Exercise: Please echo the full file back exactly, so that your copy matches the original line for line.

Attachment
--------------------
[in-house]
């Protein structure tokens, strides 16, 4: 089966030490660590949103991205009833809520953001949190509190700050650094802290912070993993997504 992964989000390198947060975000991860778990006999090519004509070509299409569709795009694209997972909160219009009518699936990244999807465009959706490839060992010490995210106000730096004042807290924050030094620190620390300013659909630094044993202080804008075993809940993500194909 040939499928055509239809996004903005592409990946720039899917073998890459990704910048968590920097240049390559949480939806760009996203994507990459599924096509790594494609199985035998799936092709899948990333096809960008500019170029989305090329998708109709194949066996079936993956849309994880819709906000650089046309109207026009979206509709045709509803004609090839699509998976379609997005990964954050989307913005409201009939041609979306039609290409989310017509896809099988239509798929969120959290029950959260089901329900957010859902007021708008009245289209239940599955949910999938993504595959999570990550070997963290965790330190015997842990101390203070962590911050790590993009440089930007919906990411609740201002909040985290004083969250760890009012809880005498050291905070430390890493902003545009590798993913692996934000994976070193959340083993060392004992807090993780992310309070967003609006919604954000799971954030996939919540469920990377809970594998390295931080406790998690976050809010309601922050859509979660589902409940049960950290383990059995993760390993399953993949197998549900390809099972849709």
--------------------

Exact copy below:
[in-house]
């Protein structure tokens, strides 16, 4: 089966030490660590949103991205009833809520953001949190509190700050650094802290912070993993997504 992964989000390198947060975000991860778990006999090519004509070509299409569709795009694209997972909160219009009518699936990244999807465009959706490839060992010490995210106000730096004042807290924050030094620190620390300013659909630094044993202080804008075993809940993500194909 040939499928055509239809996004903005592409990946720039899917073998890459990704910048968590920097240049390559949480939806760009996203994507990459599924096509790594494609199985035998799936092709899948990333096809960008500019170029989305090329998708109709194949066996079936993956849309994880819709906000650089046309109207026009979206509709045709509803004609090839699509998976379609997005990964954050989307913005409201009939041609979306039609290409989310017509896809099988239509798929969120959290029950959260089901329900957010859902007021708008009245289209239940599955949910999938993504595959999570990550070997963290965790330190015997842990101390203070962590911050790590993009440089930007919906990411609740201002909040985290004083969250760890009012809880005498050291905070430390890493902003545009590798993913692996934000994976070193959340083993060392004992807090993780992310309070967003609006919604954000799971954030996939919540469920990377809970594998390295931080406790998690976050809010309601922050859509979660589902409940049960950290383990059995993760390993399953993949197998549900390809099972849709």